After his mother died from cancer, Dr. Robert Jackler of Stanford University worked through his grief by searching out print tobacco ads from the '20s through the '50s. Appearing in publications like Life and the Saturday Evening Post, the ads featured such cigarette-smoking luminaries as Rock Hudson, John Wayne, Joe DiMaggio, Ronald Reagan, and Santa Claus. And of course there were plenty of models hired to pose as doctors and dentists for ads with slogans like, "38,381 Dentists Say, ‘Smoke Viceroys.' They can never stain your teeth." Because if it was only, say, 38,300 dentists, nobody would have bought it.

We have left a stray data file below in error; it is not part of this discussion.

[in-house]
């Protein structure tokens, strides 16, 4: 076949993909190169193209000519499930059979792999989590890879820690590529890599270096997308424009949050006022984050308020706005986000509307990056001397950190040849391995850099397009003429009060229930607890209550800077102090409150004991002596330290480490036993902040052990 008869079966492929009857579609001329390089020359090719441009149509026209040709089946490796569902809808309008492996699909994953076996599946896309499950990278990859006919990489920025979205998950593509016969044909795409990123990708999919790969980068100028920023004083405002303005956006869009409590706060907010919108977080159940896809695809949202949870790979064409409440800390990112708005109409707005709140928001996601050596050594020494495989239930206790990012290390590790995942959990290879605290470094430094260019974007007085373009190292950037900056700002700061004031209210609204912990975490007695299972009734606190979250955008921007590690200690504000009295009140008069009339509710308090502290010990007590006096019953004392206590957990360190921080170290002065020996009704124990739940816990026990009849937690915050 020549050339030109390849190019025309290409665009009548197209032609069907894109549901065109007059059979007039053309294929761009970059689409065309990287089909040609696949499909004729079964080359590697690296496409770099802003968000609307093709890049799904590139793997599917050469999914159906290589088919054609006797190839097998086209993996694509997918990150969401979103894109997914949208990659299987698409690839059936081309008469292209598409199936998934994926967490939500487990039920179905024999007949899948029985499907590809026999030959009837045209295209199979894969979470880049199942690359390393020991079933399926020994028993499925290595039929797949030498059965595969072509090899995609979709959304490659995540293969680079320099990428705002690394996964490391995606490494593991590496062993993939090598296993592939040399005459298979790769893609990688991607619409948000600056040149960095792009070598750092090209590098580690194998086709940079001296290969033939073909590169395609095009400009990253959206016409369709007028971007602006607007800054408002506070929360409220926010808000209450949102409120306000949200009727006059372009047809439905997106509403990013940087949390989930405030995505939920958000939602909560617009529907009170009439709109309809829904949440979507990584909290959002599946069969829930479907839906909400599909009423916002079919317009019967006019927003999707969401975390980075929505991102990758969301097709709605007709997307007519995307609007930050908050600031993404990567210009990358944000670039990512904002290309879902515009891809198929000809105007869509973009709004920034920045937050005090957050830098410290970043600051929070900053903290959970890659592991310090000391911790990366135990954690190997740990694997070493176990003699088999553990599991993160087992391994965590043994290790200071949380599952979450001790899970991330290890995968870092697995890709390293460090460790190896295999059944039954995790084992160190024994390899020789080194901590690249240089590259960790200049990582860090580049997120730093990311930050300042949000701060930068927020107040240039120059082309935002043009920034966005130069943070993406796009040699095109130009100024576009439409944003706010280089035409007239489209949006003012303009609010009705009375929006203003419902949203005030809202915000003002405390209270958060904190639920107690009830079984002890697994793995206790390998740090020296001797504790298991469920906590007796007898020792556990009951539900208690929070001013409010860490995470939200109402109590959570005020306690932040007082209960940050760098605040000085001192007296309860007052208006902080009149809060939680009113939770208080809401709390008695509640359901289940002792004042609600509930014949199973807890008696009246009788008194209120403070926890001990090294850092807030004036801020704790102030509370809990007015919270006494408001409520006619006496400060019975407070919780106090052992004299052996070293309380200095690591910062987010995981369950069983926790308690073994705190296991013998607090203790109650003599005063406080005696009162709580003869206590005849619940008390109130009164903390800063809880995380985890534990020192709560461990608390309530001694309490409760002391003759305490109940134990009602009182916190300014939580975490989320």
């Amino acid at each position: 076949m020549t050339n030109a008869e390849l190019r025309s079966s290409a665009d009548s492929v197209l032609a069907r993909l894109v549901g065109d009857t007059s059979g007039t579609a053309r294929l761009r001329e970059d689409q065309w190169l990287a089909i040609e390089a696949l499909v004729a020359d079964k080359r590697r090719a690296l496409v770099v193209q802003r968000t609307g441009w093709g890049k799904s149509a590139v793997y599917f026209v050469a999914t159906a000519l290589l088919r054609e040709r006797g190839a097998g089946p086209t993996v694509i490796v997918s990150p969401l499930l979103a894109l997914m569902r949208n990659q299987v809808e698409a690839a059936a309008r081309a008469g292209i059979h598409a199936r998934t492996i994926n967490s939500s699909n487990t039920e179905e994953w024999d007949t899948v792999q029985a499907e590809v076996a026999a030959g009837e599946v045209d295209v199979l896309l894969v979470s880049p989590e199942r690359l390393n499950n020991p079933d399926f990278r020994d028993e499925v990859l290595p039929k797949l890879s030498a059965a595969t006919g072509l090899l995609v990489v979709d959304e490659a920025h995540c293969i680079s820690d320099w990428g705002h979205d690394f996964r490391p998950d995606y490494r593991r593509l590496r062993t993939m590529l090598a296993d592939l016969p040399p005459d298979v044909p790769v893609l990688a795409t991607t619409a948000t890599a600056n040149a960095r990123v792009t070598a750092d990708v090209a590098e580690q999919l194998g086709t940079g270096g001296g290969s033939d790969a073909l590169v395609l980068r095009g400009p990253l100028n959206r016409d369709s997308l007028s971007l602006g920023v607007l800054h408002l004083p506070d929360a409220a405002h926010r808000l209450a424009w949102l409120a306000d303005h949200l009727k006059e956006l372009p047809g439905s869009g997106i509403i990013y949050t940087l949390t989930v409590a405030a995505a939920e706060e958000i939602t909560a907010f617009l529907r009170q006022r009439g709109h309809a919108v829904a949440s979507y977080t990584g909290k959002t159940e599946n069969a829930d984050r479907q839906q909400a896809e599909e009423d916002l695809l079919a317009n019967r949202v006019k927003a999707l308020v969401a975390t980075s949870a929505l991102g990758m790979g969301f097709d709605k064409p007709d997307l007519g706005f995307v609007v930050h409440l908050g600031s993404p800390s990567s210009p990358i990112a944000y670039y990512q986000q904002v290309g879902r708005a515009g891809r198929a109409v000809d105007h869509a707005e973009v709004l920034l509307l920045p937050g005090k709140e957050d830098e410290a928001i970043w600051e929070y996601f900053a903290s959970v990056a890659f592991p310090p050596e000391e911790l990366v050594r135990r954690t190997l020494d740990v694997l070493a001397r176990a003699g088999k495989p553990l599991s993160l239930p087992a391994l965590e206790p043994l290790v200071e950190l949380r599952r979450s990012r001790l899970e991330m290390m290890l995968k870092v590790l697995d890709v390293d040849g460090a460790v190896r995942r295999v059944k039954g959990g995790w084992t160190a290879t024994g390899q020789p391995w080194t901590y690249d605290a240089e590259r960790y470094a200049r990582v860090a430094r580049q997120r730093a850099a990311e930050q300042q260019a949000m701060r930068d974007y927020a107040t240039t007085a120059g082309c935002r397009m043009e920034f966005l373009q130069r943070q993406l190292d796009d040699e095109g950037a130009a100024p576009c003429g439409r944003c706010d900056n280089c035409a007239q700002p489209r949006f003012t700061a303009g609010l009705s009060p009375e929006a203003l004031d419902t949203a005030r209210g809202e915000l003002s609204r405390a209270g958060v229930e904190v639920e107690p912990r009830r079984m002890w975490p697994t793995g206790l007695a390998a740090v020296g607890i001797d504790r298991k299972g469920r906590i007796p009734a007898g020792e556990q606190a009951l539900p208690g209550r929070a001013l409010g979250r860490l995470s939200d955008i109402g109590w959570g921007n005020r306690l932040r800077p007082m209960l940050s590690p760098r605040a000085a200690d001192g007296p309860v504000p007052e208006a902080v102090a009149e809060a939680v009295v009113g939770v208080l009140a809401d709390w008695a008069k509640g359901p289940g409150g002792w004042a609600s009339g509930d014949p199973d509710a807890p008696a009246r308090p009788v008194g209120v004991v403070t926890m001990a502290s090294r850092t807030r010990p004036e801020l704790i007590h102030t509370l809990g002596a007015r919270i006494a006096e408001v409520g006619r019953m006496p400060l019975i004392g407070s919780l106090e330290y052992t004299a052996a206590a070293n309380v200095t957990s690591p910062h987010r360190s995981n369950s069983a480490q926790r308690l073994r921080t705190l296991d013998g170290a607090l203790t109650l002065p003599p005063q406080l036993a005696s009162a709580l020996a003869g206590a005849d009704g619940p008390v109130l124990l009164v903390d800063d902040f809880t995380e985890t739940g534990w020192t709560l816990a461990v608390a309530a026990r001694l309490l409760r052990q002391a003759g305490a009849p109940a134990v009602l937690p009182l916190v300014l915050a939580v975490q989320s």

Now Dr. Jackler's vast digitally restored collection is on display through December at a free exhibit called Not a Cough in a Car Load: Images Used by Tobacco Companies to Hide the Hazards of Smoking. At turns hilarious and dismaying, the exhibit is open through December 26th at The New York Public Library's Science, Industry and Business Library's Healy Hall (188 Madison Avenue). And there are a lot more from Dr. Jackler's collection online here. All in all, it makes for a fitting compliment to our current Mad Men fascination.